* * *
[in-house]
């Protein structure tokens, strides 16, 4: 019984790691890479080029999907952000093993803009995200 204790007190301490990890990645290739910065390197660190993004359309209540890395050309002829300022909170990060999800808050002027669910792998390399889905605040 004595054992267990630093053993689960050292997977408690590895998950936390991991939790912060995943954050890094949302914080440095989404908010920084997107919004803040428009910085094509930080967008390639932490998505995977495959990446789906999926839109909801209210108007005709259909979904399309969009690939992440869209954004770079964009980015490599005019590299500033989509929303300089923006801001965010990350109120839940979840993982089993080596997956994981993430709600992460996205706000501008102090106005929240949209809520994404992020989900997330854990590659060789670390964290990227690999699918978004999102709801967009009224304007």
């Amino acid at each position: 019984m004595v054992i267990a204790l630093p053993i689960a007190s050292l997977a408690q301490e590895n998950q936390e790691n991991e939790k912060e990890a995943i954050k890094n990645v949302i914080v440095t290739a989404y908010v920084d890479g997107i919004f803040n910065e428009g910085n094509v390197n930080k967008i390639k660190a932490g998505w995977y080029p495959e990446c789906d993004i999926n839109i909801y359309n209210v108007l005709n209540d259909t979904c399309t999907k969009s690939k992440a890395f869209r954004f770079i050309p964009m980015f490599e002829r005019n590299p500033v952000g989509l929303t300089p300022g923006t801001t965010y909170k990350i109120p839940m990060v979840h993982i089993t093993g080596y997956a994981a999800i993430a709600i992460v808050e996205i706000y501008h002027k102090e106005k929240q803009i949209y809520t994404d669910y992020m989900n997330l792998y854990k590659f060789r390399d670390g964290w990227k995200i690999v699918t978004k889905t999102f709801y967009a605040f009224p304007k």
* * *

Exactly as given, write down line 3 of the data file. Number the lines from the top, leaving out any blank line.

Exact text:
């Amino acid at each position: 019984m004595v054992i267990a204790l630093p053993i689960a007190s050292l997977a408690q301490e590895n998950q936390e790691n991991e939790k912060e990890a995943i954050k890094n990645v949302i914080v440095t290739a989404y908010v920084d890479g997107i919004f803040n910065e428009g910085n094509v390197n930080k967008i390639k660190a932490g998505w995977y080029p495959e990446c789906d993004i999926n839109i909801y359309n209210v108007l005709n209540d259909t979904c399309t999907k969009s690939k992440a890395f869209r954004f770079i050309p964009m980015f490599e002829r005019n590299p500033v952000g989509l929303t300089p300022g923006t801001t965010y909170k990350i109120p839940m990060v979840h993982i089993t093993g080596y997956a994981a999800i993430a709600i992460v808050e996205i706000y501008h002027k102090e106005k929240q803009i949209y809520t994404d669910y992020m989900n997330l792998y854990k590659f060789r390399d670390g964290w990227k995200i690999v699918t978004k889905t999102f709801y967009a605040f009224p304007k």